Composer and lyricist Jay Livingston, whose collaboration with Ray Evans led to such hits as "Silver Bells," "Que Sera, Sera," and "Mona Lisa," died Wednesday at the age of 86. Livingston, whose songw

Composer and lyricist Jay Livingston, whose collaboration with Ray Evans led to such hits as "Silver Bells," "Que Sera, Sera," and "Mona Lisa," died Wednesday at the age of 86. Livingston, whose songwriting partnership with Evans spanned 64 years, died of pneumonia at Los Angeles' Cedars-Sinai Medical Center, according to a family spokesperson.

Often called the last of the great songwriters, Livingston and Evans had seven Academy Award nominations and won three Oscars -- in 1948 for "Buttons and Bows" in the film "The Paleface," in 1950 for "Mona Lisa" in "Captain Carey, USA," and in 1956 for "Que Sera, Sera" in "The Man Who Knew Too Much."

They wrote the television theme songs for "Bonanza" and "Mr. Ed," and were honored by ASCAP for "the most performed music for film and TV for 1996."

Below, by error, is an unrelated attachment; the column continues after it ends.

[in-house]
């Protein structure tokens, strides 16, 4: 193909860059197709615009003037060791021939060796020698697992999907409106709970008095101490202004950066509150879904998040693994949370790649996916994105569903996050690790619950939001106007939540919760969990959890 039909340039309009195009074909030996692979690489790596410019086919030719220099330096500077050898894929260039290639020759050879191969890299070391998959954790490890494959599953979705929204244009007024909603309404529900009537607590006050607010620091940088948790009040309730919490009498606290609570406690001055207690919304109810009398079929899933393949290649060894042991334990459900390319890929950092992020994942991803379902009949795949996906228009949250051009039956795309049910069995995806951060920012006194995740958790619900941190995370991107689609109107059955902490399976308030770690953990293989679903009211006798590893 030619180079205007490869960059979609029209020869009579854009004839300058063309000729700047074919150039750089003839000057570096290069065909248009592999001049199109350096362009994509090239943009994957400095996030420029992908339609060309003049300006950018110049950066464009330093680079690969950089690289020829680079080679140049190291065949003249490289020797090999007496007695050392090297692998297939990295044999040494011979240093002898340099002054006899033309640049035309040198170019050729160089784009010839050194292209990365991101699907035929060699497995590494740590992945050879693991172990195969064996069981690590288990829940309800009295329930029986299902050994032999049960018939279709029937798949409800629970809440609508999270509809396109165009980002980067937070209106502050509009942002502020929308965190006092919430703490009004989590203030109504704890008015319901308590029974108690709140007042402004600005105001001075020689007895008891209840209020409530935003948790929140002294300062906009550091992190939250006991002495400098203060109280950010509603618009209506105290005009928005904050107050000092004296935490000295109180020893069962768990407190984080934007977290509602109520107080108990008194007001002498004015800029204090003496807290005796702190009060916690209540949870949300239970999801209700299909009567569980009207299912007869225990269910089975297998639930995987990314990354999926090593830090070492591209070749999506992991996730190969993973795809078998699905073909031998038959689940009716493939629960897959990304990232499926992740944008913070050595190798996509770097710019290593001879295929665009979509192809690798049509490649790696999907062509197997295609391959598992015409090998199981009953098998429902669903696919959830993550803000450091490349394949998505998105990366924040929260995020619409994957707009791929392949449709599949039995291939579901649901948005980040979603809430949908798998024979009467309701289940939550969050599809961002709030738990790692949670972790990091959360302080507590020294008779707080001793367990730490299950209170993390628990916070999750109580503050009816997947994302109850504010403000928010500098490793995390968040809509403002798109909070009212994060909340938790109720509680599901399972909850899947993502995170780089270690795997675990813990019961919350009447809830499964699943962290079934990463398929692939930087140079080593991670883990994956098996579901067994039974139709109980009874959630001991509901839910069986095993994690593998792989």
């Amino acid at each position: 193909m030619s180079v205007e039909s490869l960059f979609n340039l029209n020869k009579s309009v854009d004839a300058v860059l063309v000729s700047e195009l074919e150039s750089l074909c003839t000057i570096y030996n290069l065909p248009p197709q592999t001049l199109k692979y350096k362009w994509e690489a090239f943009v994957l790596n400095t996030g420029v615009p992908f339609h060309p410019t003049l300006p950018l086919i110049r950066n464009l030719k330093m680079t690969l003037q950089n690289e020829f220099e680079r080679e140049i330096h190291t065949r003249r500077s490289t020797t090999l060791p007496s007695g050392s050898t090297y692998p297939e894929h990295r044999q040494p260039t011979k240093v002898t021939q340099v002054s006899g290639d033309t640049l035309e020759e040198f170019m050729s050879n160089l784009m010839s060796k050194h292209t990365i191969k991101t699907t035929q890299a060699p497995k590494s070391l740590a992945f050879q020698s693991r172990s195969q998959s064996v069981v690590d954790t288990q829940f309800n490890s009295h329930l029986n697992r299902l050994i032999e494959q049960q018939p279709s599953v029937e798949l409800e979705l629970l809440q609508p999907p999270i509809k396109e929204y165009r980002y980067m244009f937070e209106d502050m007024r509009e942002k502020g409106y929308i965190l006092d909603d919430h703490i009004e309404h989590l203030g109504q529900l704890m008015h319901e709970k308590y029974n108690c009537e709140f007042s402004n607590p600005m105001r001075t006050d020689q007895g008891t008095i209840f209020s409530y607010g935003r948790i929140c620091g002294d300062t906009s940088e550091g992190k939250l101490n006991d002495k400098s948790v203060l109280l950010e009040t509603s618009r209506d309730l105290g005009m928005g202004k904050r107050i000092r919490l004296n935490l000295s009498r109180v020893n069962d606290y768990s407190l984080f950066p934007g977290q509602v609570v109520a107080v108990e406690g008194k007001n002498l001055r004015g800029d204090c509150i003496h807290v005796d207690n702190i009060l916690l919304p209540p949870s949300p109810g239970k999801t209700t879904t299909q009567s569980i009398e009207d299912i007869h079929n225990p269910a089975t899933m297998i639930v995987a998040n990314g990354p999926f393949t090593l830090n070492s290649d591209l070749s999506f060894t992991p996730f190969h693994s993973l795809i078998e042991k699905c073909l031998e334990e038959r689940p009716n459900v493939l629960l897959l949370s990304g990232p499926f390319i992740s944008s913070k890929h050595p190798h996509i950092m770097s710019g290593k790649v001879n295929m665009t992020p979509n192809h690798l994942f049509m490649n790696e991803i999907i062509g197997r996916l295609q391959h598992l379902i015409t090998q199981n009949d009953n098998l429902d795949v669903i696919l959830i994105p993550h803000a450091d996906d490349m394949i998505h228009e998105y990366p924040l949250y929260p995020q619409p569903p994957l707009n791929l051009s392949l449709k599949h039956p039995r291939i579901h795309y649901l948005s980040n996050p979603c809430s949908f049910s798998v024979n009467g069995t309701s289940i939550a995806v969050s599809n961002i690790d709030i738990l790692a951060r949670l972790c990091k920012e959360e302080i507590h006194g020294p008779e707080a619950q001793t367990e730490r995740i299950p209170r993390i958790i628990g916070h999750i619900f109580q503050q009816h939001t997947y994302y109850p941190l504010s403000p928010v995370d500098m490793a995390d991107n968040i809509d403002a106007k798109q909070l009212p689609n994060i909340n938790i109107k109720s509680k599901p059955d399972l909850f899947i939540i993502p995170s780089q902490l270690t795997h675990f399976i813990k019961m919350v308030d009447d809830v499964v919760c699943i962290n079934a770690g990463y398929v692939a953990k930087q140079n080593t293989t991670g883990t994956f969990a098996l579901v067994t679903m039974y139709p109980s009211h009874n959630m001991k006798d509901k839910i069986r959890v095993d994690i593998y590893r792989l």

The members of the Songwriters Hall of Fame also produced such hits as "The Cat and the Canary" from the 1945 film "Why Girls Leave Home," "Tammy" from the 1957 movie "Tammy and the Bachelor," "Almost in Your Arms" from the 1958 film "Houseboat" and the title song of the 1964 film "Dear Heart."

Livingston was born on March 28, 1915, in the Pittsburgh suburb of McDonald. He met Evans in 1937 at the University of Pennsylvania, where they were both students.

The team's final project was the recording, "Michael Feinstein Sings the Livingston and Evans Song Book," due for 2002 release.


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